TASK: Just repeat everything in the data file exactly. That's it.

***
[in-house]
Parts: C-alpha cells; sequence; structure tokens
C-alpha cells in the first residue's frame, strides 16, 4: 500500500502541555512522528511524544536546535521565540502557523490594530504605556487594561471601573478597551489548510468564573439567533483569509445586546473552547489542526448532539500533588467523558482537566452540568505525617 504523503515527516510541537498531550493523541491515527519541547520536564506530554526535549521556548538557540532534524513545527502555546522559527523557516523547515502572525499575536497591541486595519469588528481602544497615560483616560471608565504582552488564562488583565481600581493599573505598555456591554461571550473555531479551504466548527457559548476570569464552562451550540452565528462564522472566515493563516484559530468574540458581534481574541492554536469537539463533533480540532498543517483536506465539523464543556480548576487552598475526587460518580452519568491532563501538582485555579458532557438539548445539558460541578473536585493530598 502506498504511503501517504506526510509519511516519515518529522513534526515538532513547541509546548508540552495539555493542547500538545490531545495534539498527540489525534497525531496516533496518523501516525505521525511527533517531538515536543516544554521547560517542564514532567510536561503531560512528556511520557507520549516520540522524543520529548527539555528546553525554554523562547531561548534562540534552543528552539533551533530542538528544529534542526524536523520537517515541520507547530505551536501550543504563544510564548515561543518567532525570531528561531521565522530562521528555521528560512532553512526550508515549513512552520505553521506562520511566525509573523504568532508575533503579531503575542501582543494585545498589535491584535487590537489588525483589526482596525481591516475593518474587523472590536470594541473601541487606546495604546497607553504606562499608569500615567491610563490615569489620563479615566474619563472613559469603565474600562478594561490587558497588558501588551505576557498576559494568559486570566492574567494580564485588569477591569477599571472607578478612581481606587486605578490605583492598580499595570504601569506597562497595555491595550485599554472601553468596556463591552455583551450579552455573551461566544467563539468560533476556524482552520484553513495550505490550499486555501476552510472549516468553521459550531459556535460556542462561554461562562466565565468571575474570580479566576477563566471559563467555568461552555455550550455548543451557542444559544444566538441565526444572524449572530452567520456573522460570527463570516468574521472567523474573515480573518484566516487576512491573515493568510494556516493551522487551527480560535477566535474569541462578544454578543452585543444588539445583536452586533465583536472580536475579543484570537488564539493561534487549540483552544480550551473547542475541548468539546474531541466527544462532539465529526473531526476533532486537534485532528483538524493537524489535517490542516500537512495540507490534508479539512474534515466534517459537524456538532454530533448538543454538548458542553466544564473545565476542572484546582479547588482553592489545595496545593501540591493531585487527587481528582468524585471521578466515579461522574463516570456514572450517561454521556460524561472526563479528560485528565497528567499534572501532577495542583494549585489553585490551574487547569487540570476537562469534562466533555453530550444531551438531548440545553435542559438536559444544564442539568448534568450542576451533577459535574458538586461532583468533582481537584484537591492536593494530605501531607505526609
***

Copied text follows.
[in-house]
Parts: C-alpha cells; sequence; structure tokens
C-alpha cells in the first residue's frame, strides 16, 4: 500500500502541555512522528511524544536546535521565540502557523490594530504605556487594561471601573478597551489548510468564573439567533483569509445586546473552547489542526448532539500533588467523558482537566452540568505525617 504523503515527516510541537498531550493523541491515527519541547520536564506530554526535549521556548538557540532534524513545527502555546522559527523557516523547515502572525499575536497591541486595519469588528481602544497615560483616560471608565504582552488564562488583565481600581493599573505598555456591554461571550473555531479551504466548527457559548476570569464552562451550540452565528462564522472566515493563516484559530468574540458581534481574541492554536469537539463533533480540532498543517483536506465539523464543556480548576487552598475526587460518580452519568491532563501538582485555579458532557438539548445539558460541578473536585493530598 502506498504511503501517504506526510509519511516519515518529522513534526515538532513547541509546548508540552495539555493542547500538545490531545495534539498527540489525534497525531496516533496518523501516525505521525511527533517531538515536543516544554521547560517542564514532567510536561503531560512528556511520557507520549516520540522524543520529548527539555528546553525554554523562547531561548534562540534552543528552539533551533530542538528544529534542526524536523520537517515541520507547530505551536501550543504563544510564548515561543518567532525570531528561531521565522530562521528555521528560512532553512526550508515549513512552520505553521506562520511566525509573523504568532508575533503579531503575542501582543494585545498589535491584535487590537489588525483589526482596525481591516475593518474587523472590536470594541473601541487606546495604546497607553504606562499608569500615567491610563490615569489620563479615566474619563472613559469603565474600562478594561490587558497588558501588551505576557498576559494568559486570566492574567494580564485588569477591569477599571472607578478612581481606587486605578490605583492598580499595570504601569506597562497595555491595550485599554472601553468596556463591552455583551450579552455573551461566544467563539468560533476556524482552520484553513495550505490550499486555501476552510472549516468553521459550531459556535460556542462561554461562562466565565468571575474570580479566576477563566471559563467555568461552555455550550455548543451557542444559544444566538441565526444572524449572530452567520456573522460570527463570516468574521472567523474573515480573518484566516487576512491573515493568510494556516493551522487551527480560535477566535474569541462578544454578543452585543444588539445583536452586533465583536472580536475579543484570537488564539493561534487549540483552544480550551473547542475541548468539546474531541466527544462532539465529526473531526476533532486537534485532528483538524493537524489535517490542516500537512495540507490534508479539512474534515466534517459537524456538532454530533448538543454538548458542553466544564473545565476542572484546582479547588482553592489545595496545593501540591493531585487527587481528582468524585471521578466515579461522574463516570456514572450517561454521556460524561472526563479528560485528565497528567499534572501532577495542583494549585489553585490551574487547569487540570476537562469534562466533555453530550444531551438531548440545553435542559438536559444544564442539568448534568450542576451533577459535574458538586461532583468533582481537584484537591492536593494530605501531607505526609